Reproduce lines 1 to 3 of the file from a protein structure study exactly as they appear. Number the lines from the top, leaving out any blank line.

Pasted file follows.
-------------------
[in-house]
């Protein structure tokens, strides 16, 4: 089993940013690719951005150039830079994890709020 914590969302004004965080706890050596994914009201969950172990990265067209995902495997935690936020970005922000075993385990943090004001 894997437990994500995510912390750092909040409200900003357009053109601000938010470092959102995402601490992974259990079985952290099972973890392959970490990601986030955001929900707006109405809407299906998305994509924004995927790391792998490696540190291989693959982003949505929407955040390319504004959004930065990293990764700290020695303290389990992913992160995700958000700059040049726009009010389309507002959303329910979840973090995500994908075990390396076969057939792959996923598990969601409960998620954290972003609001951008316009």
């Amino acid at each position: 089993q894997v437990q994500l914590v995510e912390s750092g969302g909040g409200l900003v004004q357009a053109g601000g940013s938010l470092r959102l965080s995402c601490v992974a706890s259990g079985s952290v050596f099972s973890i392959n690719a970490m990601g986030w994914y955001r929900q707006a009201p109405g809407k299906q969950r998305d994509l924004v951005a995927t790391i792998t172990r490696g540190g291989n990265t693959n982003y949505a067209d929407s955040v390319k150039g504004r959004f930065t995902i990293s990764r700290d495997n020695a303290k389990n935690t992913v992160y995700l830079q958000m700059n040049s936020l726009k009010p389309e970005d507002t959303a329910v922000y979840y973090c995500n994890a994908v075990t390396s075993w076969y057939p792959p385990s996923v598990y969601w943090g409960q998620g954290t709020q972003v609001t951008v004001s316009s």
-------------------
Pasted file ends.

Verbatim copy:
[in-house]
């Protein structure tokens, strides 16, 4: 089993940013690719951005150039830079994890709020 914590969302004004965080706890050596994914009201969950172990990265067209995902495997935690936020970005922000075993385990943090004001 894997437990994500995510912390750092909040409200900003357009053109601000938010470092959102995402601490992974259990079985952290099972973890392959970490990601986030955001929900707006109405809407299906998305994509924004995927790391792998490696540190291989693959982003949505929407955040390319504004959004930065990293990764700290020695303290389990992913992160995700958000700059040049726009009010389309507002959303329910979840973090995500994908075990390396076969057939792959996923598990969601409960998620954290972003609001951008316009």
């Amino acid at each position: 089993q894997v437990q994500l914590v995510e912390s750092g969302g909040g409200l900003v004004q357009a053109g601000g940013s938010l470092r959102l965080s995402c601490v992974a706890s259990g079985s952290v050596f099972s973890i392959n690719a970490m990601g986030w994914y955001r929900q707006a009201p109405g809407k299906q969950r998305d994509l924004v951005a995927t790391i792998t172990r490696g540190g291989n990265t693959n982003y949505a067209d929407s955040v390319k150039g504004r959004f930065t995902i990293s990764r700290d495997n020695a303290k389990n935690t992913v992160y995700l830079q958000m700059n040049s936020l726009k009010p389309e970005d507002t959303a329910v922000y979840y973090c995500n994890a994908v075990t390396s075993w076969y057939p792959p385990s996923v598990y969601w943090g409960q998620g954290t709020q972003v609001t951008v004001s316009s």